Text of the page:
“If we need the sector to be durable, it is when locals start to invest,” said Hailemariam. “So far, the involvement by local investors is limited. “It is a must that we should let them invest.”
Most companies opt to invest in construction and service sectors, rather than the manufacturing sector, Hailemariam stated.
“Though there are incentives in the sector, because of cumbersome bureaucracy investors are not benefiting; rent seeking is among the biggest challenges.”
He emphasised upgrading the capacity of local construction companies to transition on manufacturing. In collaboration with the ministries of Construction and Industry, companies can invest in producing construction input materials.
Because of its linkage with other sectors, the construction sector has to overcome limitations in the competencies of construction companies; there is also need to address problems of finance and capital shortage and red tape facing the sector, according to Tsedeke Yehunie, CEO of Flintstone and deputy chairman of construction of the Contractors Association of Ethiopia. Tsedeke outlined his argument pertaining to the level of difficulty in accessing machineries and equipment for construction. As the government is engaged in promoting the export market through various incentives, it has to do the same for the construction sector too, he said.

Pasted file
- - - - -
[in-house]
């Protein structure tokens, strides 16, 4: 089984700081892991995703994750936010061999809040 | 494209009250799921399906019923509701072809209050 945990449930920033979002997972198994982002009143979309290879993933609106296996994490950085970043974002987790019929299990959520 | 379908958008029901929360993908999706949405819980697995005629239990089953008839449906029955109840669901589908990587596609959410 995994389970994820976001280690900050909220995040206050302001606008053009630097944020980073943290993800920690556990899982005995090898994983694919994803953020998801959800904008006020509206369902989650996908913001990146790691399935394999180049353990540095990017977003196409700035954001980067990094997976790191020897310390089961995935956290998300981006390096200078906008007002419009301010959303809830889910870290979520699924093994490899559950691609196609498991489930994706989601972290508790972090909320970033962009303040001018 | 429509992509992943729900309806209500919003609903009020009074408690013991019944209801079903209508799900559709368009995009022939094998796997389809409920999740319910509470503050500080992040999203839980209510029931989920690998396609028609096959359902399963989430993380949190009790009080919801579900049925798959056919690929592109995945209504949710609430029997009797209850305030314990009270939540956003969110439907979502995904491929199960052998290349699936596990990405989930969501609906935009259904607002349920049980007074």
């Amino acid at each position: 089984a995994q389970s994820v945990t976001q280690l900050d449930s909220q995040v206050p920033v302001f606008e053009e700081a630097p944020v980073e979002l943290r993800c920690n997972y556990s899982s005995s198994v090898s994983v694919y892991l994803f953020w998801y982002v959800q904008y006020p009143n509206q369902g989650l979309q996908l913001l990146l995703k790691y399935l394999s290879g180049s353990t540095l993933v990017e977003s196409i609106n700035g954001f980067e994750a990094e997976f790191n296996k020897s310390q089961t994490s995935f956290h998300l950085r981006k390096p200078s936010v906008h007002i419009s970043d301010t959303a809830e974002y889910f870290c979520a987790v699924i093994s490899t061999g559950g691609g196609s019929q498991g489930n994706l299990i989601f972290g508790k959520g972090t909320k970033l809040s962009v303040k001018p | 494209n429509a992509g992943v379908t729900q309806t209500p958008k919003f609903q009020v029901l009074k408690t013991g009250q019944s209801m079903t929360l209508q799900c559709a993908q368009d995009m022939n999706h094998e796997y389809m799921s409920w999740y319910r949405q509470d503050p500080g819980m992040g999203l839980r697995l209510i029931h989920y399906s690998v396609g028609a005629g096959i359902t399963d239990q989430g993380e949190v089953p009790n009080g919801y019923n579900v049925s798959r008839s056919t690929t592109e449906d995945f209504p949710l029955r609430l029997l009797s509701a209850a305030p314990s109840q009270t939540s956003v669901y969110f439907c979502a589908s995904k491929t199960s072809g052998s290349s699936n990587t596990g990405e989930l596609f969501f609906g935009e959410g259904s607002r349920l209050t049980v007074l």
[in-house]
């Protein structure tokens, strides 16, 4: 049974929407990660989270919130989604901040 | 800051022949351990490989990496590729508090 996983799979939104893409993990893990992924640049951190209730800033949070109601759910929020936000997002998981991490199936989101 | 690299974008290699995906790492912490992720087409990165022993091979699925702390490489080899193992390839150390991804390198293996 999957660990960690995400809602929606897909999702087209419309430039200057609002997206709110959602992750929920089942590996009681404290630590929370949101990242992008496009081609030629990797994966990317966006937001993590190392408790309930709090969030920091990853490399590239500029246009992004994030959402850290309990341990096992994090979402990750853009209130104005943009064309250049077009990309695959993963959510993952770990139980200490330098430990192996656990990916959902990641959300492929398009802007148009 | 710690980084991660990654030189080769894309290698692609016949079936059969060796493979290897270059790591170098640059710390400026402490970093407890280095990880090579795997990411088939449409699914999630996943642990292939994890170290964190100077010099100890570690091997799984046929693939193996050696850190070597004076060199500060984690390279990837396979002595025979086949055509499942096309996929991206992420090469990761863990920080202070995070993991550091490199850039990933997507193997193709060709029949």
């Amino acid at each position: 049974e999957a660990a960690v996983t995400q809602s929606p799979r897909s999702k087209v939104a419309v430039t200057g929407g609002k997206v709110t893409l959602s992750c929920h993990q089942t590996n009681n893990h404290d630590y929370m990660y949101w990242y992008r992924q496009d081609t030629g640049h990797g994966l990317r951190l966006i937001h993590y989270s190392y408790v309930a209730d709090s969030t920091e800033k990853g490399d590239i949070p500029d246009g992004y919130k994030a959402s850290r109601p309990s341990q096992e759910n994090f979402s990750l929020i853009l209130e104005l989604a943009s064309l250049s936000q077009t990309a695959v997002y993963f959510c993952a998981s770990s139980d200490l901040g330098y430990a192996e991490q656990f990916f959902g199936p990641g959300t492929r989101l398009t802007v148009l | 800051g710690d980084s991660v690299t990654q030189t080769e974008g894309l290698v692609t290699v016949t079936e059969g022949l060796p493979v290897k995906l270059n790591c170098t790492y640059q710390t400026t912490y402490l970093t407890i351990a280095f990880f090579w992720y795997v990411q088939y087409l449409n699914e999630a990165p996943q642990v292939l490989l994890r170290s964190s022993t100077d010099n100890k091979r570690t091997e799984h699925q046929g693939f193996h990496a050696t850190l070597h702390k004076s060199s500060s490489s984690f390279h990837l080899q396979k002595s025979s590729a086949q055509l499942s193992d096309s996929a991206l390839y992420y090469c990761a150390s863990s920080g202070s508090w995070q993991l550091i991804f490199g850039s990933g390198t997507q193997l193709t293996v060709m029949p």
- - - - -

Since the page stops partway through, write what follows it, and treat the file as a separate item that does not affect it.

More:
One construction company will rely on a third party that imports machinery, he explained. It would be better if the government facilitated incentives for the construction companies to import equipment by themselves.
Appreciating the establishment of a dedicated ministry to regulate the industry, the Ministry of Construction, he added that the new ministry has to upgrade its human resource capacity.